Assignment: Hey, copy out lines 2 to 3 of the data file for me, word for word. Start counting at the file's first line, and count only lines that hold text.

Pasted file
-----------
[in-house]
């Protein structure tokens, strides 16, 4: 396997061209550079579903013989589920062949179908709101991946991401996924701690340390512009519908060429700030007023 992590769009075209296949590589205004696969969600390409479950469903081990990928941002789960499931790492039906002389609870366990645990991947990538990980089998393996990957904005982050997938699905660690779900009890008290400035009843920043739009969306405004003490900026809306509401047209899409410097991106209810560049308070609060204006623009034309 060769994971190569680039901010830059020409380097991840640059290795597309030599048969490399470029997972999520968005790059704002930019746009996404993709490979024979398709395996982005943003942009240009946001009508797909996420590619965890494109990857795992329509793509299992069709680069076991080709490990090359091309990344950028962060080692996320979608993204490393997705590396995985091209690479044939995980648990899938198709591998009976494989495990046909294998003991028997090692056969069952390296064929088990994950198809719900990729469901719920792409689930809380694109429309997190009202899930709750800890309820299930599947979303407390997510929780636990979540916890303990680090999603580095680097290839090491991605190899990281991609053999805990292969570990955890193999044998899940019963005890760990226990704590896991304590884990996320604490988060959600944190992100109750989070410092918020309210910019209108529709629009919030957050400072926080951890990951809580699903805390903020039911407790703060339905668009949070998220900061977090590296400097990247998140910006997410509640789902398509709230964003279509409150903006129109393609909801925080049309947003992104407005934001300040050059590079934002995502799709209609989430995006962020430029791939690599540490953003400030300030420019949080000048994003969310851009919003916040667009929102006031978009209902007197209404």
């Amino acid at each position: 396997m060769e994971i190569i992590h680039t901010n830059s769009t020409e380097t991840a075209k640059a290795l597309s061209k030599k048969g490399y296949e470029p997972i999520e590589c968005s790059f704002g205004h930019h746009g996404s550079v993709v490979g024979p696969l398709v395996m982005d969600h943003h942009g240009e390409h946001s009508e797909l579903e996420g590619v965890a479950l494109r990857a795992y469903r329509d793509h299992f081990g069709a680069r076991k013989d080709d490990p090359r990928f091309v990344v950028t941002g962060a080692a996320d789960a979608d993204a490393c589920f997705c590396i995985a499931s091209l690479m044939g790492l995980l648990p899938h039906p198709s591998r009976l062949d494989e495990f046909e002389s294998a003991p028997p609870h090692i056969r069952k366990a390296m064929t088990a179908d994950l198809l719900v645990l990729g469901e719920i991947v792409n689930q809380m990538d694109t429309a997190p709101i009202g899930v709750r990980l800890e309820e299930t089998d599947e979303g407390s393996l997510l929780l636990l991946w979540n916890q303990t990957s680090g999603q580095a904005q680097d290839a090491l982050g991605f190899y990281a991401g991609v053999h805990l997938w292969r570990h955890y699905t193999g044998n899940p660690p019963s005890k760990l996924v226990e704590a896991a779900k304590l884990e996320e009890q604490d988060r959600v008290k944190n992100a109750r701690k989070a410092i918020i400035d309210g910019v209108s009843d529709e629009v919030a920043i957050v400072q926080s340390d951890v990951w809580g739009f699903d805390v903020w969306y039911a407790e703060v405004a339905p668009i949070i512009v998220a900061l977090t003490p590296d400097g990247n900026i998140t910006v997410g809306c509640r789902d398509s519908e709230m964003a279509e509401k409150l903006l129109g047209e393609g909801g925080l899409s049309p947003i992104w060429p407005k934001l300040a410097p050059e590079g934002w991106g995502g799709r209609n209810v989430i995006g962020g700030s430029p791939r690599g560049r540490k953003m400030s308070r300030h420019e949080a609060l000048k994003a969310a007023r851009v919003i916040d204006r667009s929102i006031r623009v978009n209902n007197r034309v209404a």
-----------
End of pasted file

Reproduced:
């Protein structure tokens, strides 16, 4: 396997061209550079579903013989589920062949179908709101991946991401996924701690340390512009519908060429700030007023 992590769009075209296949590589205004696969969600390409479950469903081990990928941002789960499931790492039906002389609870366990645990991947990538990980089998393996990957904005982050997938699905660690779900009890008290400035009843920043739009969306405004003490900026809306509401047209899409410097991106209810560049308070609060204006623009034309 060769994971190569680039901010830059020409380097991840640059290795597309030599048969490399470029997972999520968005790059704002930019746009996404993709490979024979398709395996982005943003942009240009946001009508797909996420590619965890494109990857795992329509793509299992069709680069076991080709490990090359091309990344950028962060080692996320979608993204490393997705590396995985091209690479044939995980648990899938198709591998009976494989495990046909294998003991028997090692056969069952390296064929088990994950198809719900990729469901719920792409689930809380694109429309997190009202899930709750800890309820299930599947979303407390997510929780636990979540916890303990680090999603580095680097290839090491991605190899990281991609053999805990292969570990955890193999044998899940019963005890760990226990704590896991304590884990996320604490988060959600944190992100109750989070410092918020309210910019209108529709629009919030957050400072926080951890990951809580699903805390903020039911407790703060339905668009949070998220900061977090590296400097990247998140910006997410509640789902398509709230964003279509409150903006129109393609909801925080049309947003992104407005934001300040050059590079934002995502799709209609989430995006962020430029791939690599540490953003400030300030420019949080000048994003969310851009919003916040667009929102006031978009209902007197209404």
């Amino acid at each position: 396997m060769e994971i190569i992590h680039t901010n830059s769009t020409e380097t991840a075209k640059a290795l597309s061209k030599k048969g490399y296949e470029p997972i999520e590589c968005s790059f704002g205004h930019h746009g996404s550079v993709v490979g024979p696969l398709v395996m982005d969600h943003h942009g240009e390409h946001s009508e797909l579903e996420g590619v965890a479950l494109r990857a795992y469903r329509d793509h299992f081990g069709a680069r076991k013989d080709d490990p090359r990928f091309v990344v950028t941002g962060a080692a996320d789960a979608d993204a490393c589920f997705c590396i995985a499931s091209l690479m044939g790492l995980l648990p899938h039906p198709s591998r009976l062949d494989e495990f046909e002389s294998a003991p028997p609870h090692i056969r069952k366990a390296m064929t088990a179908d994950l198809l719900v645990l990729g469901e719920i991947v792409n689930q809380m990538d694109t429309a997190p709101i009202g899930v709750r990980l800890e309820e299930t089998d599947e979303g407390s393996l997510l929780l636990l991946w979540n916890q303990t990957s680090g999603q580095a904005q680097d290839a090491l982050g991605f190899y990281a991401g991609v053999h805990l997938w292969r570990h955890y699905t193999g044998n899940p660690p019963s005890k760990l996924v226990e704590a896991a779900k304590l884990e996320e009890q604490d988060r959600v008290k944190n992100a109750r701690k989070a410092i918020i400035d309210g910019v209108s009843d529709e629009v919030a920043i957050v400072q926080s340390d951890v990951w809580g739009f699903d805390v903020w969306y039911a407790e703060v405004a339905p668009i949070i512009v998220a900061l977090t003490p590296d400097g990247n900026i998140t910006v997410g809306c509640r789902d398509s519908e709230m964003a279509e509401k409150l903006l129109g047209e393609g909801g925080l899409s049309p947003i992104w060429p407005k934001l300040a410097p050059e590079g934002w991106g995502g799709r209609n209810v989430i995006g962020g700030s430029p791939r690599g560049r540490k953003m400030s308070r300030h420019e949080a609060l000048k994003a969310a007023r851009v919003i916040d204006r667009s929102i006031r623009v978009n209902n007197r034309v209404a």